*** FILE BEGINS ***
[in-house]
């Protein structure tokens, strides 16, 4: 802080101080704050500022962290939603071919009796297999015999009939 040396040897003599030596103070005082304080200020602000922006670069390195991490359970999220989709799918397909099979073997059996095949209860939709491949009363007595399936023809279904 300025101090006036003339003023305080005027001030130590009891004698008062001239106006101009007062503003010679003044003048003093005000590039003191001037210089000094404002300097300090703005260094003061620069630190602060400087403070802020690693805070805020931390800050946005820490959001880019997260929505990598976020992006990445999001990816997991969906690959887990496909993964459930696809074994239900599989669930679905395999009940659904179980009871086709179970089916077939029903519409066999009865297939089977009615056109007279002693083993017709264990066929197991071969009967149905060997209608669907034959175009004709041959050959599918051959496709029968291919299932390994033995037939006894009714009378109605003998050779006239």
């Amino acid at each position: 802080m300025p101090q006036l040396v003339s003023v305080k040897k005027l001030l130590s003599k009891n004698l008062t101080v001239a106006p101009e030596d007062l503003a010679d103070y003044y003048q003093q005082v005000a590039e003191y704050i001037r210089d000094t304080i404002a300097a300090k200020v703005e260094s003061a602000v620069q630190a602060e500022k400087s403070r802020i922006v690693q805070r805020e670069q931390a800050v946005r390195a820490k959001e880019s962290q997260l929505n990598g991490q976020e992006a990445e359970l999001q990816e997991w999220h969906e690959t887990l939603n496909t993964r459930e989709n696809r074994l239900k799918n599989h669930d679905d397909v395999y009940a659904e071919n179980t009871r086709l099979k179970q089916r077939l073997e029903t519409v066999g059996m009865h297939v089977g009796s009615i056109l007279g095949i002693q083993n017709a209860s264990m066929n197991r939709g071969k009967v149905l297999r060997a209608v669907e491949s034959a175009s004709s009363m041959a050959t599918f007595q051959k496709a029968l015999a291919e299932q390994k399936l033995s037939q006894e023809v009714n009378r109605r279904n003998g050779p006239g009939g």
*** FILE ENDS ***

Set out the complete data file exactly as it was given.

[in-house]
């Protein structure tokens, strides 16, 4: 802080101080704050500022962290939603071919009796297999015999009939 040396040897003599030596103070005082304080200020602000922006670069390195991490359970999220989709799918397909099979073997059996095949209860939709491949009363007595399936023809279904 300025101090006036003339003023305080005027001030130590009891004698008062001239106006101009007062503003010679003044003048003093005000590039003191001037210089000094404002300097300090703005260094003061620069630190602060400087403070802020690693805070805020931390800050946005820490959001880019997260929505990598976020992006990445999001990816997991969906690959887990496909993964459930696809074994239900599989669930679905395999009940659904179980009871086709179970089916077939029903519409066999009865297939089977009615056109007279002693083993017709264990066929197991071969009967149905060997209608669907034959175009004709041959050959599918051959496709029968291919299932390994033995037939006894009714009378109605003998050779006239």
């Amino acid at each position: 802080m300025p101090q006036l040396v003339s003023v305080k040897k005027l001030l130590s003599k009891n004698l008062t101080v001239a106006p101009e030596d007062l503003a010679d103070y003044y003048q003093q005082v005000a590039e003191y704050i001037r210089d000094t304080i404002a300097a300090k200020v703005e260094s003061a602000v620069q630190a602060e500022k400087s403070r802020i922006v690693q805070r805020e670069q931390a800050v946005r390195a820490k959001e880019s962290q997260l929505n990598g991490q976020e992006a990445e359970l999001q990816e997991w999220h969906e690959t887990l939603n496909t993964r459930e989709n696809r074994l239900k799918n599989h669930d679905d397909v395999y009940a659904e071919n179980t009871r086709l099979k179970q089916r077939l073997e029903t519409v066999g059996m009865h297939v089977g009796s009615i056109l007279g095949i002693q083993n017709a209860s264990m066929n197991r939709g071969k009967v149905l297999r060997a209608v669907e491949s034959a175009s004709s009363m041959a050959t599918f007595q051959k496709a029968l015999a291919e299932q390994k399936l033995s037939q006894e023809v009714n009378r109605r279904n003998g050779p006239g009939g």